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Discovery of the Armenian Alphabet Celebrated

Hakop Tataryan
Staff Writer

Left to right: Barlow Der Mugrdechian, Dr. Peter Cowe of UCLA, and Avik Issahakian, gradson of noted writer Avedik Issahakian.
Left to right: Barlow Der Mugrdechian, Dr. Peter Cowe of UCLA, and Avik Issahakian, gradson of noted writer Avedik Issahakian.

This year is the 1600th anniversary of the creation of the Armenian alphabet by Saint Mesrop Mashtots. As part of this year’s Armenian Studies Lecture Series, Dr. Peter Cowe was invited to speak on the origins of the Armenian alphabet and the cultural impact it has had for the past 1600 years for Armenians and the Diaspora.

On October 21, Professor Barlow Der Mugrdechian began the evening by speaking on “The Political Situation in Armenia on the Eve of the Invention of the Armenian Alphabet.” Der Mugrdechian then introduced Dr. Cowe.

Dr. Cowe is Professor of Armenian Language and Culture at UCLA. He received his Ph.D. in Armenology from Hebrew University and has been a professor at Columbia University as well as at UCLA. Dr. Cowe is the author of several books including: Commentary on the Divine Liturgy by Xosrov Anjewatsi, The Armenian Version of Daniel, and Modern Armenian Drama: An Anthology.

On the eve of the 5th century, Armenia was just starting to develop an identity. However, it was difficult, as geographically and politically she was divided into two sections: the Persians largely dominated the east and governors appointed by the Byzantine empire ruled the western regions of historic Armenia. The two empires had plans of assimilating the Armenians into their religion and culture. Dr. Cowe remarked, “A country that is limited to only oral communication is in imminent danger of assimilation.”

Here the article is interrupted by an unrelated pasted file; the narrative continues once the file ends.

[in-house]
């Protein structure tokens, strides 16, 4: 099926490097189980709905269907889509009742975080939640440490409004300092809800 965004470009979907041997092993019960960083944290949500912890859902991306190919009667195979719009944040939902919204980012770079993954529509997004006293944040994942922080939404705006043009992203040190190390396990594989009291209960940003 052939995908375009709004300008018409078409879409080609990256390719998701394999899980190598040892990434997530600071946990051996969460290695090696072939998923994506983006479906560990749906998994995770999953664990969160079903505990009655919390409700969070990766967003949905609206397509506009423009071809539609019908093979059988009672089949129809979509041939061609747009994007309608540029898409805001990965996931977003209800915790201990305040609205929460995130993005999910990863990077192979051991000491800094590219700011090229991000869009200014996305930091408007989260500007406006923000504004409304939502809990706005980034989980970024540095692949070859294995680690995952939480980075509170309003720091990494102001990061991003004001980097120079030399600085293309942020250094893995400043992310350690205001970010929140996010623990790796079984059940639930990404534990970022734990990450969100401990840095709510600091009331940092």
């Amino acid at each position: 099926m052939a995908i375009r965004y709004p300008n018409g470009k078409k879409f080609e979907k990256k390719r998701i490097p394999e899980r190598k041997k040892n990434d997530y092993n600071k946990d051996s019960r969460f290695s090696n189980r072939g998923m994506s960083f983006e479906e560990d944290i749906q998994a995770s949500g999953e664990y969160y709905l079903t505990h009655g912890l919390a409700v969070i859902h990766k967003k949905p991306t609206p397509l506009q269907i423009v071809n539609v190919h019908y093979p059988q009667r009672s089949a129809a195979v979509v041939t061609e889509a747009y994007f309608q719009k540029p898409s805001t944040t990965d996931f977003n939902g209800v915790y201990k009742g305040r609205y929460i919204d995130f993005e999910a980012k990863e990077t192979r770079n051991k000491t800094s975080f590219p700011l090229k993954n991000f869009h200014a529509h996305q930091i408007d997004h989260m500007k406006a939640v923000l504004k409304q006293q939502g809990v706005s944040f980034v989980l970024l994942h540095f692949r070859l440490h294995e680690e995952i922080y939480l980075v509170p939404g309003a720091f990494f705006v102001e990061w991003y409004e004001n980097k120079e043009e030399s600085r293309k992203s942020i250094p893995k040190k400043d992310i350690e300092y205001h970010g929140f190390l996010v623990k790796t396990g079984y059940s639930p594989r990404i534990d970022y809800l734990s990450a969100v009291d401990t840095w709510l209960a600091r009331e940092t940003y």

Due to the resilience of the Armenians on the battlefield, as well as in the religious realm, they were able to maintain their beliefs and culture. The maintenance of identity was greatly improved, thanks largely to the invention of the alphabet by Mesrop Mashtots in 405 AD.

Armenia experienced a Golden Age of literature following the invention of the alphabet. Armenians were now able to record their poems, folk tales, and history for future generations to read. Gradually as the population learned to read and write in their native tongue, education flourished. Thus, the Armenian and Christian doctrine was translated and taught to many. The church, which naturally drew people to it, was a great source of education for the public. Hence, through literature and the church, Armenian culture was defined and is maintained to this very day.

More recently, many Armenians have immigrated all over the world and once again there is a threat to the “Armenian Identity,” as they become susceptible to assimilation into foreign cultures. However, it is the native language, which unites Armenians around the globe. And it’s no wonder there is such an attempt by Armenian parents as well as educators, to maintain the use of the language no matter where they live.

Mesrop Mashtots is thus one of the most venerated Armenian figures of all time. Under the guidance of Catholicos Sahak Partev and King Vramshapuh, Mashtots was able to create the 36-letter alphabet (two were added later) that defined an entire nation. Often Mesrop Mashtots is depicted holding a stone embossing of the alphabet. This scene is very similar to that of Moses holding the Ten Commandments, which God himself gave.

Mesrop Mashtots was born in 362 AD and died in 440 AD. He was truly a Renaissance man, as he was in the military, a clergyman, linguist, and scholar. He translated many important works and established schools and monasteries. His life was documented by several biographers, namely Koriun and Agatangelos.

A large crowd attended the lecture and Dr. Cowe gave an entertaining talk. He made many realize the importance of the Armenian language to its people. It is apparent now, why Armenian parents make such a big deal of teaching their children to speak Armenian in the home. And on this night I too realized the importance of the Armenian language.